”feel their way along” to a settlement, unsure of when the level of concessions they offer
meets the other’s minimum reservation level, and hoping not to be taken advantage of.
The resolution of negotiations ordinarily requires settlement of differences by mutual
concessions. For disputes involving multiple issues, two fundamental strategies of concession
can be identified. The first consists of compromise - agreeing to a value intermediate between
each negotiator’s initial bargaining positions for each issue under dispute. The second can
be described as horsetrading - the parties agree to trade-offs such that each obtains what
he or she bargains for on certain issues, in exchange for granting the other what he or she
wants on other issues.
There are two main approaches to the classification of negotiations ([20, 22]):
Distributive bargaining (DB) is commonly identified as involving the division of resources; it refers to situations in which there is a fixed supply of some resource, and one’s
gain is the other’s loss. DB appears typically in the form of a single-issue negotiation, such
as bargaining for a used car. Any reduction in the price of the car removes money from
the pocket of the salesman, while any increase in the price paid removes money from the
pocket of the buyer. This is also known as a win-lose situation. DB can also be applied
to multi-issue negotiations wherein each issue is handled singularly. In DB the issues are
assumed to be areas in which the parties are in conflict. As a technique, the function of
DB is to resolve pure conflicts of interest in a fixed-sum negotiation.
Integrative bargaining (IB) refers to situations in which the negotiators cooperatively
face a common problem or in which the parties’ interests are not diametrically opposed.
These constitute variable-sum bargaining situations. IB is the system of activities which
is instrumental to the attainment of objectives which are not in fundamental conflict with
those of the other party and which therefore can be integrated to some degree (win-win
situation). IB may occur in a multi-issue negotiation; however, negotiators in multi-issue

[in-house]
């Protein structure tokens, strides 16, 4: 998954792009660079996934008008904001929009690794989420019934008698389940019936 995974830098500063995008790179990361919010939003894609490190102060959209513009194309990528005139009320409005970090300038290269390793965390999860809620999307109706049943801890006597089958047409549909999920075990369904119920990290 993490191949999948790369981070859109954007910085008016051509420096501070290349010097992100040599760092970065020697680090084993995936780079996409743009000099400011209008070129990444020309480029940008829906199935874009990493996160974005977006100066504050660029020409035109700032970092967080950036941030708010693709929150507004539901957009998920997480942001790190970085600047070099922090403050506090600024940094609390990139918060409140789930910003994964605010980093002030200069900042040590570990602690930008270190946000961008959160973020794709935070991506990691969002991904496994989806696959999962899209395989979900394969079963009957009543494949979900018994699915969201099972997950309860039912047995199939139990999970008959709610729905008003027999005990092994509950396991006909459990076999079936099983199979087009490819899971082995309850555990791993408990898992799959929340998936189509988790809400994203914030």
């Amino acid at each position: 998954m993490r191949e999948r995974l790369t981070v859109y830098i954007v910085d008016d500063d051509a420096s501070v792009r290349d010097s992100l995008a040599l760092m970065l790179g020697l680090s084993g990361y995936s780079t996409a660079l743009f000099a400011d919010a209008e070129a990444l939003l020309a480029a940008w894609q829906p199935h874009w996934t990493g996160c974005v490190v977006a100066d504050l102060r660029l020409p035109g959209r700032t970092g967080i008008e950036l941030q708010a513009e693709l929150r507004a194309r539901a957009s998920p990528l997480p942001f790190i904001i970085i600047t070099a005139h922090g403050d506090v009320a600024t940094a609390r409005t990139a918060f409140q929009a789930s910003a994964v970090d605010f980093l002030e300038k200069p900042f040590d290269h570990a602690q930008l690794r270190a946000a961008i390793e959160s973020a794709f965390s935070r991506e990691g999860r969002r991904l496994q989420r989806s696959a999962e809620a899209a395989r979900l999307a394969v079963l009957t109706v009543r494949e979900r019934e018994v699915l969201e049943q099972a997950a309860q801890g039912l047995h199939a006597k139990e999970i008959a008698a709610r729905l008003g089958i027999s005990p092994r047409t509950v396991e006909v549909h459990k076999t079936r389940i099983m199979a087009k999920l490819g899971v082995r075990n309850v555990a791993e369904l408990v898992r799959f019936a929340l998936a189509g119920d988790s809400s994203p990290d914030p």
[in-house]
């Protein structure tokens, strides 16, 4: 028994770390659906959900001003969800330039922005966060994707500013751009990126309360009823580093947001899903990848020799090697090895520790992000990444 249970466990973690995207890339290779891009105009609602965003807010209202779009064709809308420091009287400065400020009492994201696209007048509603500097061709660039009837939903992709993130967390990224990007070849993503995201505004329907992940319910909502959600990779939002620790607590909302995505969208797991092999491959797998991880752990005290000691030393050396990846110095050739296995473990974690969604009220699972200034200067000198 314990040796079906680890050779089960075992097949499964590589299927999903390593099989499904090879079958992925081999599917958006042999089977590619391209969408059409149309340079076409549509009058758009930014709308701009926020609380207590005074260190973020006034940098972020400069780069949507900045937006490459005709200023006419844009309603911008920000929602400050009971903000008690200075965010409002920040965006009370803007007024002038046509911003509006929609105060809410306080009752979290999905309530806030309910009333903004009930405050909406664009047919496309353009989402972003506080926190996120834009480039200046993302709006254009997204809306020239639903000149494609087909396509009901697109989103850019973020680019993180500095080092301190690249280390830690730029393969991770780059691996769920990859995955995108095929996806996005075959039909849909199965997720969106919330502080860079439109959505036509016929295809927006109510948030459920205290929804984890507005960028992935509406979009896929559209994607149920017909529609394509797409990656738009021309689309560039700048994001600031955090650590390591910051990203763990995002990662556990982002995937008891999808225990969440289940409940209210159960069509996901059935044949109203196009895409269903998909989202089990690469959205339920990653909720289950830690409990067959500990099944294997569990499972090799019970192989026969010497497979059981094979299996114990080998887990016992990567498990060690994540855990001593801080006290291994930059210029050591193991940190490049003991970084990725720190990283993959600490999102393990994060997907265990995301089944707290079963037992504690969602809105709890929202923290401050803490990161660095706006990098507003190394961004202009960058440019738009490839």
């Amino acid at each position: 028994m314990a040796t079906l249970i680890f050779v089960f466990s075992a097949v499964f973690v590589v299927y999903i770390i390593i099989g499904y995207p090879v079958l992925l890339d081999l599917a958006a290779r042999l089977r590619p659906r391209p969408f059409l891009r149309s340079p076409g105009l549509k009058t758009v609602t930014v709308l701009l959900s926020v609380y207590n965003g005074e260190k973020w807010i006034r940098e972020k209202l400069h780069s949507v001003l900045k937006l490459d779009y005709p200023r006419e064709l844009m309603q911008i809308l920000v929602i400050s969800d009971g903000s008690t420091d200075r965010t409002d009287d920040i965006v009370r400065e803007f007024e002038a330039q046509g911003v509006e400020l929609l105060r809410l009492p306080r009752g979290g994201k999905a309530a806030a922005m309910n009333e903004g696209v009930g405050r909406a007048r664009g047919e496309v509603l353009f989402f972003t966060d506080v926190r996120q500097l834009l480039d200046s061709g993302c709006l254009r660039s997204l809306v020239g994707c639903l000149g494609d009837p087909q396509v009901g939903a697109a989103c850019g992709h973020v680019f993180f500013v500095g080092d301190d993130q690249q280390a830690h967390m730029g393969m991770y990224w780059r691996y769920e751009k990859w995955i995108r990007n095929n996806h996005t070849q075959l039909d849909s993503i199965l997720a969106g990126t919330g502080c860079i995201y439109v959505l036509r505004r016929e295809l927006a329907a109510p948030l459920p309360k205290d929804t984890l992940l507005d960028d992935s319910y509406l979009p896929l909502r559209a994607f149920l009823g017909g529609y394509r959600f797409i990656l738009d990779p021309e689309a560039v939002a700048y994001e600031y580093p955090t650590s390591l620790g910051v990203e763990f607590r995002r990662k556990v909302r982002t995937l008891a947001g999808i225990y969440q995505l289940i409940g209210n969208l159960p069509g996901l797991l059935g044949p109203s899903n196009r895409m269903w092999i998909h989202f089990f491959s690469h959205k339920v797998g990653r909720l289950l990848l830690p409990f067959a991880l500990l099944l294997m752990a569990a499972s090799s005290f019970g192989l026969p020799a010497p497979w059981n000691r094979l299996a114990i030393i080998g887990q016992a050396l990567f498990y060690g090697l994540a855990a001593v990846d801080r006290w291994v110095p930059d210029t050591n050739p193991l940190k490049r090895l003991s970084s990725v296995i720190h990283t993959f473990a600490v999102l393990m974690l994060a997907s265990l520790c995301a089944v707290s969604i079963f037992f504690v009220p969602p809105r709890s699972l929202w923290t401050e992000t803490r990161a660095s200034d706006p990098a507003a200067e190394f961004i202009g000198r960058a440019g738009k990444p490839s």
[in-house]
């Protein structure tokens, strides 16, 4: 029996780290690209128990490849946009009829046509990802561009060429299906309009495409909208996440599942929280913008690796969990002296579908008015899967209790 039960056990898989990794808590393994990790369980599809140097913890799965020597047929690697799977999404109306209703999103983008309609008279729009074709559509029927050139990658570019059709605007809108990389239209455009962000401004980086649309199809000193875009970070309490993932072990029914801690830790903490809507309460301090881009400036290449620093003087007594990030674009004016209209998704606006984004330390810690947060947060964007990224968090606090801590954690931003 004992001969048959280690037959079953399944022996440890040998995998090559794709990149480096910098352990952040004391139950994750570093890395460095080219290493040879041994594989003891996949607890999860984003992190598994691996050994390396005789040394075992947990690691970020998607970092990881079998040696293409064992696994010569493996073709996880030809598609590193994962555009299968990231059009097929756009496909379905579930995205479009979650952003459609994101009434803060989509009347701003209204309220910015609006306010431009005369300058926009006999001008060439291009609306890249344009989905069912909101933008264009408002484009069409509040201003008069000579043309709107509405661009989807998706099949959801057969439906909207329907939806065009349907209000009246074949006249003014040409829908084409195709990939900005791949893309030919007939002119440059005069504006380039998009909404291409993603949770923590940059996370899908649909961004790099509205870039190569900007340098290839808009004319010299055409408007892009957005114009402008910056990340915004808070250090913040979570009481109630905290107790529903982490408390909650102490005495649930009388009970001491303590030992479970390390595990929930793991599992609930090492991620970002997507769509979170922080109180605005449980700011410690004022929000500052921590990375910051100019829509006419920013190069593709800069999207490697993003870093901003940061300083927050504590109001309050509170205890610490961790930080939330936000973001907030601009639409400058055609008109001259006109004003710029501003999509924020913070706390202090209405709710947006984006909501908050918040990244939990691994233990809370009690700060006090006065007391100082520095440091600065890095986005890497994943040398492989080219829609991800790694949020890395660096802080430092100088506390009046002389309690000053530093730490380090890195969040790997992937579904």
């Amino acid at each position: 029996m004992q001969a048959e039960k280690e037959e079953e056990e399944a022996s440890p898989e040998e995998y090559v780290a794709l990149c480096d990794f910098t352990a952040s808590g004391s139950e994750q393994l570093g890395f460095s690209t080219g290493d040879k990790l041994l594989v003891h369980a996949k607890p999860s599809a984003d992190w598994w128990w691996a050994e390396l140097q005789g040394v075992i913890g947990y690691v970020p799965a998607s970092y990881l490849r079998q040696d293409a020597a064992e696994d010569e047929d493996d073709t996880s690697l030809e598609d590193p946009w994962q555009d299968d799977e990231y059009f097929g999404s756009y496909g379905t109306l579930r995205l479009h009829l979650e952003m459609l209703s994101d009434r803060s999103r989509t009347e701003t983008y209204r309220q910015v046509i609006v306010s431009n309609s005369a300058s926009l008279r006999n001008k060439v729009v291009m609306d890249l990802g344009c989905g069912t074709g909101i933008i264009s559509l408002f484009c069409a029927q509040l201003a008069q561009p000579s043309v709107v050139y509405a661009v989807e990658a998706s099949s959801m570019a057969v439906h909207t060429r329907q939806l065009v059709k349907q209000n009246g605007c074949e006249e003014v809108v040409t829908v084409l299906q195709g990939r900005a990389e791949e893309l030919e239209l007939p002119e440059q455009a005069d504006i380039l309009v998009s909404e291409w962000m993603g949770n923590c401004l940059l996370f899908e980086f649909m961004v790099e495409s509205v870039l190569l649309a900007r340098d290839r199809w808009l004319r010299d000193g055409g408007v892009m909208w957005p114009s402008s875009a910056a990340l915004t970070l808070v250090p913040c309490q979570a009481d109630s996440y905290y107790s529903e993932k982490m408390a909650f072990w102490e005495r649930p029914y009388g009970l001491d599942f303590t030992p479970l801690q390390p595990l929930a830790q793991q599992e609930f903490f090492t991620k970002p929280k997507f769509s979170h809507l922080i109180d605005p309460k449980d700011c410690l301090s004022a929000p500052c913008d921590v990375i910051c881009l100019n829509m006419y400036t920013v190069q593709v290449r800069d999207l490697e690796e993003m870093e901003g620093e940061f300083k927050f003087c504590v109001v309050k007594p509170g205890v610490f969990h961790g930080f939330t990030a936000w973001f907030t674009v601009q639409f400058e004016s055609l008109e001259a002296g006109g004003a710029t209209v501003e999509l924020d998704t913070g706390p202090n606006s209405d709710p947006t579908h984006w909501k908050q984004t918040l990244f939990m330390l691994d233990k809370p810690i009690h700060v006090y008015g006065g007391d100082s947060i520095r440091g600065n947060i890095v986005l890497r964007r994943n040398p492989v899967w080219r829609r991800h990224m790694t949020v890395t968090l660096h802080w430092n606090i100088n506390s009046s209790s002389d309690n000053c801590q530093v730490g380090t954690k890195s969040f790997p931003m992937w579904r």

negotiations often bargain in a distributive manner. The IB approach attempts to steer the
parties toward problem solving and away from the traditional zero-sum horse trading.
Suppose now that we have a 3-party single-issue integrative bargaining situations in
which we want to find a good compromise settlement.
Suppose that the first party is being supported by the others until it reaches the level
β12 and β13 , respectively.
m1 β12 M1
Fig. 9
m1 β13 M1
1 u1(x)
1 u1(x)
Feed-backs from the second and third parties.
In general, the benchmark βij denotes the level until the i-th party is being supported
by the j-th party for i, j = 1, 2, 3. Any negotiated settlement (α1 , α2 , α3 ) will satisfy the
following condition (see fig. 10)
m1 ≤ β12 ∧ β13 ≤ α1 ≤ β12 ∨ β13 ≤ M1 ,
m2 ≤ β21 ∧ β23 ≤ α2 ≤ β21 ∨ β23 ≤ M2 ,
m3 ≤ β32 ∧ β31 ≤ α3 ≤ β31 ∨ β32 ≤ M3 ,
Let us define the overall satisfaction of the group, α, with a negotiated settlement (α1 , α2 , α3 )
by the minimum operator, i.e.
α = α1 ∧ α2 ∧ α3
It is clear that α satisfies the following inequalities
min{βij } ≤ α ≤ max{βij }
because from none of the parties are able to get more than max{βij }, but each party can
reach at least the level min{βij }.
If for certain i and j the benchmark level βij is given in such a way that βij < mi then
it means that even the minimal wish of the i-th party is absolutely unacceptable for the
j-th party.
Fig. 10
The efficient frontier for the negotiation problem.
If for certain i all the benchmark levels satisfy the condition
βij < mi , j = i
then we say that the other two parties form a coalition againts the i-th party. However,
this coalition (which is usually temporal) can result in overall conflict if (6) holds for all
parties. In this case the negotiation dance will result in a settlement which is absolutely
not acceptable by any parties.
The bencmarks βij and βji are usually determined in a preliminaries between the i-th
and j-th parties before the group meeting starts.
Summary and Conclusions
We have introduced a class of negotiation problems in which it can be shown that we have
multiple interdependent objectives, and in which negotiaitons become fatally deadlocked
unless the interdependences are understood and resolved as part of the process.
In order to deal with the interdependences we have introduced methods for both additive
linear and additive nonlinear interdependences, and shown how the complexities growing
from the interdependences can be dealt with rather effectively. We have also shown how
consensus can be found in negotiation problems when working with interdependent utilities
as described in the original von Neumann-Morgenstern discussion. Unfortunately, we do
not yet have enough facts available to show how the Finnish labor market conflict could
(or should) have been resolved, but we will return to this issue in a forthcoming paper.
The second author, who is presently a Donner Visiting Professor at Institute for Advanced
Management Systems Research, Åbo Akademi University, has been partially supported by
OTKA T 14144 and T 019455.